Take a peek at the Steam Machines specs

Steam Living Room

Valve’s event has come and gone, releasing new details about the Steam Machines into the wild. While we still don’t know the exact release date, or what to expect from the look and feel of SteamOS, we do have sketchy details about the boxes that will be available at launch.



We don’t know much about this system besides what it looks like. Even the name is undecided, so Dell refers to it only as the “Alienware Steam Machine.” Dell further announced that the Alienware X51 will also be available as a Steam Machine in 2014. 


Europe’s largest computer hardware retailer is debuting a mid-range rig with a Core i5-4570 processor, Nvidia GTX 760 graphics card, 16GB of RAM and a 1TB hybrid hard drive. The chassis appears to be an off-the-shelf enclosure from Silverstone. It will debut for $1,339.

CyberPowerPC Steam Machine


This company’s Steam Machine lives up to its reputation for bargain-priced hardware. Starting at $499, it offers an AMD processor, AMD Radeon R9 270 or Nvidia GTX 760 graphics, 8GB of RAM, and a 500GB hard drive.

Digital Storm

Starting at $2,584, the Bolt II has a Core i7-4770k processor, Nvidia GTX 780 Ti graphics, 16 gigabytes of RAM, and a 1TB mechanical hard drive paired with a 128GB solid state drive. The tower looks similar to the original Bolt, which we reviewed last year.


The Brix Pro serves up a Core i7-4770k processor, 8GB of RAM, and a 1TB mechanical hard drive. Strangely, the box relies on Intel Iris Pro graphics. Pricing remains unknown.

Falcon Northwest

The Tiki, which is already available as a Windows desktop, will be introduced in Steam Machine form. Specifications remain vague, as the company lists the CPU as “customizable,” RAM as between 8-16GB, and storage as up to 6TB. Nvidia’s GTX Titan will be among the graphics cards available. Pricing is expected to start at $1,799 but may shoot as high as $6,000.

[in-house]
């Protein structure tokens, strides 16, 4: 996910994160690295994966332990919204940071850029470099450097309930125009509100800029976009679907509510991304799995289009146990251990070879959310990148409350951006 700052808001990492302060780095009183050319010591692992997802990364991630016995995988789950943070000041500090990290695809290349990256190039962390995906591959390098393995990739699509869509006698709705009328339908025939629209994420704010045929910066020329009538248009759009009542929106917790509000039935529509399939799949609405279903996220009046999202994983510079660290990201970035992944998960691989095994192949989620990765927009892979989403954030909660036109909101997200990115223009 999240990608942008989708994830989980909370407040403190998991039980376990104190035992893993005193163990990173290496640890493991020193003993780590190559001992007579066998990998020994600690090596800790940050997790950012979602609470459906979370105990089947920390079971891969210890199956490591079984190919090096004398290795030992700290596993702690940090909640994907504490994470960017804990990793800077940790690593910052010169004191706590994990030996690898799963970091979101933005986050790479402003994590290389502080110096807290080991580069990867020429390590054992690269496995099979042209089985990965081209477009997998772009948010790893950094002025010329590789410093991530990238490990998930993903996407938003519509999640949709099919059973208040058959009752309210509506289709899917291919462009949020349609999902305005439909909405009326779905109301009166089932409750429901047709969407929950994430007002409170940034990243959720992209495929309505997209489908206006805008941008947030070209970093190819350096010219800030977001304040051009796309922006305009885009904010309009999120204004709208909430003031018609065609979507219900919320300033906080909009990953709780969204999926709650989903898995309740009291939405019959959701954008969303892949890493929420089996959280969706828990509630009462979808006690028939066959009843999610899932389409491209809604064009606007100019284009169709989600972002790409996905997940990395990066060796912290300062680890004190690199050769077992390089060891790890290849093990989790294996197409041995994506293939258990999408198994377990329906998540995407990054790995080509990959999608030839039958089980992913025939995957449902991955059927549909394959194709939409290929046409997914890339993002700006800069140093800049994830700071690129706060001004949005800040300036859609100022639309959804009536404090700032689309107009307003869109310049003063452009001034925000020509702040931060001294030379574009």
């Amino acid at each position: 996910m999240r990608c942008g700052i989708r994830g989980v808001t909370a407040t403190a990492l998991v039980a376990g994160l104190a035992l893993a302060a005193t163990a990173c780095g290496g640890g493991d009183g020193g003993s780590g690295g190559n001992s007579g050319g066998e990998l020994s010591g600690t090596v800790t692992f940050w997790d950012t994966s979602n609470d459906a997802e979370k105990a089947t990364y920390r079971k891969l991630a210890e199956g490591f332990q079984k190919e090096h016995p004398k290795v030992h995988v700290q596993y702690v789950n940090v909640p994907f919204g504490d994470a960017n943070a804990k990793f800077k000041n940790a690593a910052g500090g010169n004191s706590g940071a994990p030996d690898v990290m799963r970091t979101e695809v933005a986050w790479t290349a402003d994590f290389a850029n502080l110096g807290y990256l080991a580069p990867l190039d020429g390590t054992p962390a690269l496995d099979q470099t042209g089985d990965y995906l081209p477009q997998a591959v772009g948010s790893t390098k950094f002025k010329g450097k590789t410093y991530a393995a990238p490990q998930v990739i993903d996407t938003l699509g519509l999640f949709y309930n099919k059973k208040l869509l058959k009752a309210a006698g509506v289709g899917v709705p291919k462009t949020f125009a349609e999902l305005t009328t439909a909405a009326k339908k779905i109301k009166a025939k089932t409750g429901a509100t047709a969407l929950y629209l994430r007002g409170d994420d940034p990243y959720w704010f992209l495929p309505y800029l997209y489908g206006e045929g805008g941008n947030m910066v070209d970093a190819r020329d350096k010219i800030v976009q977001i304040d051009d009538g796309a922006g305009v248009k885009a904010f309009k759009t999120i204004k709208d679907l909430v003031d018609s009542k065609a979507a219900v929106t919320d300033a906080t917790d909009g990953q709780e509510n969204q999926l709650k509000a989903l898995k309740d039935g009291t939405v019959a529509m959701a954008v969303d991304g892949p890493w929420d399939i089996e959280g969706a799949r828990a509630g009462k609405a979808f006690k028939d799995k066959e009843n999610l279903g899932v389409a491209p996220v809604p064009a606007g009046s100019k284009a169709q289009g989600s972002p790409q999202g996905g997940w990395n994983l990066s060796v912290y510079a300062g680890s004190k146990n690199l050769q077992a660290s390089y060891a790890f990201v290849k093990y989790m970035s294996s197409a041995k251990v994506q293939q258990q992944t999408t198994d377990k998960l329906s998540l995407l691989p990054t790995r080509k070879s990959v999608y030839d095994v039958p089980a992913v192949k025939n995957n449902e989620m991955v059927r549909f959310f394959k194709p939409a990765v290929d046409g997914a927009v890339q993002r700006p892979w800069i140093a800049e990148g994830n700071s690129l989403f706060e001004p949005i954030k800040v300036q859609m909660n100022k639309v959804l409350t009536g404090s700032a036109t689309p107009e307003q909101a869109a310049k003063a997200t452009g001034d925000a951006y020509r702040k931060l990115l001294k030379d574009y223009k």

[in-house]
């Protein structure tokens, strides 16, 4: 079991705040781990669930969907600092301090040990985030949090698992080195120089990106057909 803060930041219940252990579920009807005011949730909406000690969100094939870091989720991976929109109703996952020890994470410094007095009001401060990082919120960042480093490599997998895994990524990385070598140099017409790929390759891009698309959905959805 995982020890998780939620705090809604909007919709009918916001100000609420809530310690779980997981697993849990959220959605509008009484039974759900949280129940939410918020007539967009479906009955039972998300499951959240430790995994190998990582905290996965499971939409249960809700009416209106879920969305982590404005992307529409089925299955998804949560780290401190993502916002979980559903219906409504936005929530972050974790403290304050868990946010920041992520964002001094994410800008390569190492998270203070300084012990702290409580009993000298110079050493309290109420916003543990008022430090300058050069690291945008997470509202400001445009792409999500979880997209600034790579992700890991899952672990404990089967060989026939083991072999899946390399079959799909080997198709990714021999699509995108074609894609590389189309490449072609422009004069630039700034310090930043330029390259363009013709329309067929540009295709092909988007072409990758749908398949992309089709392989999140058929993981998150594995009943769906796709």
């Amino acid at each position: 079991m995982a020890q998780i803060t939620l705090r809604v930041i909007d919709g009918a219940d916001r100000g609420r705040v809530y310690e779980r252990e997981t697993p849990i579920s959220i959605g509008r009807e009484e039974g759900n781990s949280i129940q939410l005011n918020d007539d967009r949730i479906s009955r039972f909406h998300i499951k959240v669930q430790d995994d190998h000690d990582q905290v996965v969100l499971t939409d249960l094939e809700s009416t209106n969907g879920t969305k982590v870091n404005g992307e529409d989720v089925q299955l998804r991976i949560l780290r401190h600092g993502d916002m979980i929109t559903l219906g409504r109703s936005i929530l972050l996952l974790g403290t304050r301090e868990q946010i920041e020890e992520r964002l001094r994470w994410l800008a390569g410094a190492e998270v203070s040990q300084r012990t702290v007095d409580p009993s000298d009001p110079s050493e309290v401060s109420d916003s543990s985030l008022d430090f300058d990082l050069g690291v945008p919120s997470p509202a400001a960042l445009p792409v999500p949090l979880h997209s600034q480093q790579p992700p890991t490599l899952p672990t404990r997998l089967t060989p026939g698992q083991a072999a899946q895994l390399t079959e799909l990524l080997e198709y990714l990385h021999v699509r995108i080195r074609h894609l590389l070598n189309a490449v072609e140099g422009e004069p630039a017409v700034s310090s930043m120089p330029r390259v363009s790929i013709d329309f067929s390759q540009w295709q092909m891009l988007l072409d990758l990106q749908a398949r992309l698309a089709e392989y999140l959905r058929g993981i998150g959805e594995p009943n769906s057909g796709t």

CyberPower’s other half has its own Steam Machine, but it’s very similar to its sibling. The processor and graphics will be provided by AMD (specific parts are not mentioned). 8GB of RAM is standard and a 500GB mechanical drive rounds out the base model. Systems begin at $499 and up. 



The tiny, orange Spark is smaller than a DVD drive. Inside it lurks an AMD A8-5557M processor with Radeon M275X graphics. The M stands for mobile, so these don’t expect top-tier performance. Pricing has not been announced.


This powerful but affordable box features a Core i5-4430 processor, an overclocked GTX 760 graphics card, 8GB of RAM, and 1TB of long-term storage. The price is listed at $1,098.

Origin PC

Origin’s previously released Chronos has been enlisted to serve as a Steam Machine. The specifications are customizable, but a high-end model could come with a Core i7-4770k processor, dual Nvidia GTX Titan graphics, and up to 32GB of RAM. Various mechanical and solid state drives will be available, making for up to 14TB of total storage. Pricing is to be announced.


The small, blocky Spa will ship with an Intel Core i5 processor, Nvidia GTX 760 graphics, 8GB of RAM, and 1TB of storage. Pricing has not been revealed.


Small, slim, and silver, the NC10 looks more like an external hard drive than a PC. It offers a Core i3 mobile processor, Nvidia GTX 765M mobile graphics, 8GB of RAM, and a 500GB hard drive. You’ll have to pay $1,090 to grab one. 


This Steam Machine places a Core i7-4771 processor, Nvidia GTX 780 graphics card and 16GB of RAM into BitFenix’s popular Prodigy enclosure. Storage is provided by a 1TB hybrid hard drive and price sits at $1,499.



Zotac’s entry looks similar to its previous Atom desktops, but will provide much more powerful hardware. While we know the system will have an Intel Core processor and Nvidia GTX graphics, nothing else has been revealed about the specs. We do know the MSRP will be $599, however, so the hardware will likely be modest.

This is everything known about the systems revealed at CES 2014. They’re a mix of unique entries with custom enclosures and micro-tower desktops converted to Valve’s purposes by boutique manufacturers. What kind of Steam Machine will you buy – a small, affordable box, a dual GPU behemoth, or something in between?